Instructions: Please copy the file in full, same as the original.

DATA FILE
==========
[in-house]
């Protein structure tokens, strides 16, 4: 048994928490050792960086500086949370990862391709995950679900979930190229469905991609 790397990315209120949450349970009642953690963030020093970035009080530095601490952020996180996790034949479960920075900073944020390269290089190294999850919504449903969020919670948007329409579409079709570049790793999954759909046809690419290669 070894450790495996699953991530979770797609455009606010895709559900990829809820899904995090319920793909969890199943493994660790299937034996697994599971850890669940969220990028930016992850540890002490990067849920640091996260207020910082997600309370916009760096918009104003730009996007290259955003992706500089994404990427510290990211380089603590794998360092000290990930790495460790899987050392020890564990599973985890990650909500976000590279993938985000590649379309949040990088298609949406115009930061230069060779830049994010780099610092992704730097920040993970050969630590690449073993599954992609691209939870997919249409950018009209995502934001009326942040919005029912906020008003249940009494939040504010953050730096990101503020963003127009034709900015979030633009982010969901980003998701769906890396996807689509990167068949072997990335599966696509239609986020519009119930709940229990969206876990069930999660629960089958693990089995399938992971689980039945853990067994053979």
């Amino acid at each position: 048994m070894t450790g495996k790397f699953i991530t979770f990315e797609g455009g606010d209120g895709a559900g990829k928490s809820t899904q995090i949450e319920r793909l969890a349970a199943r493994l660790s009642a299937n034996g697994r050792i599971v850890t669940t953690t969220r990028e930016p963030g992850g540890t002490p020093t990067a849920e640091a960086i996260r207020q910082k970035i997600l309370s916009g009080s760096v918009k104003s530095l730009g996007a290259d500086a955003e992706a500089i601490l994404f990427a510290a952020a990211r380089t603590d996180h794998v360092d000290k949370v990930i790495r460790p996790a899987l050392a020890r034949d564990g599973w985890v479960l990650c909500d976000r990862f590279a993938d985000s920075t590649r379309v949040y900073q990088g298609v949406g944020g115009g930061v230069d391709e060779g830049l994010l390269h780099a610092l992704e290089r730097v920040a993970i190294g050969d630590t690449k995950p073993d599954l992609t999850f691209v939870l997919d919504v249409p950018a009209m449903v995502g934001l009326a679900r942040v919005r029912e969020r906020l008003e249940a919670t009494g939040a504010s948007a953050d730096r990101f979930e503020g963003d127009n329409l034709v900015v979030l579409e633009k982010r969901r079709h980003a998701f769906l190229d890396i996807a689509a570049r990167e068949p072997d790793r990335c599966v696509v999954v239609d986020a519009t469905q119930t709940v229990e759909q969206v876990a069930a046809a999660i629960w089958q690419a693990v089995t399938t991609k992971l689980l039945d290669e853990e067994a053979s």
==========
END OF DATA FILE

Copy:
[in-house]
């Protein structure tokens, strides 16, 4: 048994928490050792960086500086949370990862391709995950679900979930190229469905991609 790397990315209120949450349970009642953690963030020093970035009080530095601490952020996180996790034949479960920075900073944020390269290089190294999850919504449903969020919670948007329409579409079709570049790793999954759909046809690419290669 070894450790495996699953991530979770797609455009606010895709559900990829809820899904995090319920793909969890199943493994660790299937034996697994599971850890669940969220990028930016992850540890002490990067849920640091996260207020910082997600309370916009760096918009104003730009996007290259955003992706500089994404990427510290990211380089603590794998360092000290990930790495460790899987050392020890564990599973985890990650909500976000590279993938985000590649379309949040990088298609949406115009930061230069060779830049994010780099610092992704730097920040993970050969630590690449073993599954992609691209939870997919249409950018009209995502934001009326942040919005029912906020008003249940009494939040504010953050730096990101503020963003127009034709900015979030633009982010969901980003998701769906890396996807689509990167068949072997990335599966696509239609986020519009119930709940229990969206876990069930999660629960089958693990089995399938992971689980039945853990067994053979």
């Amino acid at each position: 048994m070894t450790g495996k790397f699953i991530t979770f990315e797609g455009g606010d209120g895709a559900g990829k928490s809820t899904q995090i949450e319920r793909l969890a349970a199943r493994l660790s009642a299937n034996g697994r050792i599971v850890t669940t953690t969220r990028e930016p963030g992850g540890t002490p020093t990067a849920e640091a960086i996260r207020q910082k970035i997600l309370s916009g009080s760096v918009k104003s530095l730009g996007a290259d500086a955003e992706a500089i601490l994404f990427a510290a952020a990211r380089t603590d996180h794998v360092d000290k949370v990930i790495r460790p996790a899987l050392a020890r034949d564990g599973w985890v479960l990650c909500d976000r990862f590279a993938d985000s920075t590649r379309v949040y900073q990088g298609v949406g944020g115009g930061v230069d391709e060779g830049l994010l390269h780099a610092l992704e290089r730097v920040a993970i190294g050969d630590t690449k995950p073993d599954l992609t999850f691209v939870l997919d919504v249409p950018a009209m449903v995502g934001l009326a679900r942040v919005r029912e969020r906020l008003e249940a919670t009494g939040a504010s948007a953050d730096r990101f979930e503020g963003d127009n329409l034709v900015v979030l579409e633009k982010r969901r079709h980003a998701f769906l190229d890396i996807a689509a570049r990167e068949p072997d790793r990335c599966v696509v999954v239609d986020a519009t469905q119930t709940v229990e759909q969206v876990a069930a046809a999660i629960w089958q690419a693990v089995t399938t991609k992971l689980l039945d290669e853990e067994a053979s």